Judge Jack Komar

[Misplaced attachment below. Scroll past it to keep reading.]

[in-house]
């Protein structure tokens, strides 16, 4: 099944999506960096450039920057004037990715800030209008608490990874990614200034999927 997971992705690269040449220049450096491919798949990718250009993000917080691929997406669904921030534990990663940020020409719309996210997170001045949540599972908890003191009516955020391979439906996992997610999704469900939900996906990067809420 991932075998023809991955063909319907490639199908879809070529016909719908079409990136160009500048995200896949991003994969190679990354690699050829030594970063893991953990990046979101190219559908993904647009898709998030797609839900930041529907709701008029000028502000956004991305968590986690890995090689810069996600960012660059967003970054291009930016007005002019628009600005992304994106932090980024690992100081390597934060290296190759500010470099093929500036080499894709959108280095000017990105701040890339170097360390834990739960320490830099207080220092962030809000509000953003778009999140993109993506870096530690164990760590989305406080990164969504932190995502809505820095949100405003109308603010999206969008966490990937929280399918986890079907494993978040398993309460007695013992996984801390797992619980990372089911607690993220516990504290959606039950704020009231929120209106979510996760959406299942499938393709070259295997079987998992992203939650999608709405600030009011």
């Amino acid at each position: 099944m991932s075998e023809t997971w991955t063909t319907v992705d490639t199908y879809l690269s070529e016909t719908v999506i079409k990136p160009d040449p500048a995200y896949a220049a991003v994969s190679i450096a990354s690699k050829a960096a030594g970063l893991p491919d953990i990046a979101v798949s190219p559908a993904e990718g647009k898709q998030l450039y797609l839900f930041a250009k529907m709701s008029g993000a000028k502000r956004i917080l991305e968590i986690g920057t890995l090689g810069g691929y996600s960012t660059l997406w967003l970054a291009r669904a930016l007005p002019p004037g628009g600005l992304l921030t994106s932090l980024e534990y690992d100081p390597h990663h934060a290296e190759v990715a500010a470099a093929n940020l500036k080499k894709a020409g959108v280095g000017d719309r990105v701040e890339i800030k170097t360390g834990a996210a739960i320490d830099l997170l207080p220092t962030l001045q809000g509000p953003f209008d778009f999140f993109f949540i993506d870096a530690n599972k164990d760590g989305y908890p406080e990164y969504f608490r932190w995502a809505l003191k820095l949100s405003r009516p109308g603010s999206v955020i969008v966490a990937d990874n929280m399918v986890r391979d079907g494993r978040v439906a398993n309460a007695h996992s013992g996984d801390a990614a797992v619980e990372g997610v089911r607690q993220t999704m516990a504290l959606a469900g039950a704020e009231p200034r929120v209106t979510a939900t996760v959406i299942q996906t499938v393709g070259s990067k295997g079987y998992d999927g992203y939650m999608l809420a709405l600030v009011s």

Paint manufacturers won a major victory yesterday when a California Superior Court ruled that a county cannot hire outside attorneys on contingency when suing for damages for lead-paint removal. One analyst following U.S paint-maker stocks says the ruling could prove "the seminal event in the lead paint litigation saga." The Court heard Tuesday the case (No. 100CV788657) of Santa Clara County against seven paint manufacturers, including industry-leading Sherwin-Williams Co., over removing products containing lead. The county alleges such products constitute a "public nuisance." Such cases are difficult to prosecute because most manufacturers stopped making such paint decades ago and plaintiffs cannot identity which company made which lead-based paint. Rhode Island last year won a suit ordering three paint manufacturers to pay for clearing lead paint from around 250,000 homes at a cost of around $1 billion. The manufacturers have appealed to the state Supreme Court. The Santa Clara ruling throws doubt on whether other suits against lead-paint makers will stick. The ruling "certainly will influence the decision making process of other jurisdictions contemplating similar actions," writes Todd Sullivan on equity-watch blogsite SeekingAlpha. In this case the seven sought a court order barring contingency payments to private attorneys. They cited a Supreme Court ruling that such a practice is "antithetical to the standard of neutrality that an attorney representing the government must meet when prosecuting a public nuisance abatement action." The Superior Court agreed. "If Defendants are entitled to neutral prosecution by government attorneys who are not operating under a contingent fee arrangement, then they are so entitled throughout the prosecution of this case," Judge Jack Komar wrote for the ruling. The ruling is having an immediate impact in Ohio, where on Monday Attorney General Mark Dann filed a similar suit to that in Santa Clara against 10 paint companies. Gov. Ted Strickland vetoed a Republican-backed bill earlier this year that would have protected paint-makers from such suits. Republican legislative leaders sued to overturn Strikland's veto and the case is now before the Ohio Supreme Court. Dann now faces strong pressure to drop the suit from Senate President Bill Harris and House Speaker Jon Husted, both Republicans. In a joint statement they wrote: "This lawsuit would send the wrong message about our desire to bring business and jobs to our state. We need to build on ... progress, not take a step backward with lawsuits against Ohio employers." And the Missouri Supreme Court will hear a similar case April 12, brought by the City of St. Louis against paint companies. A trial court ruled that manufacturers should pay "abatement of public nuisance" costs only for the 10-year statute of limitations period and dismissed all other claims by the city. The city appealed. But after yesterday's ruling, all bets on the issue appear to be off. "It is obvious the tide is rapidly turning against this litigation," Sullivan concluded in today's entry.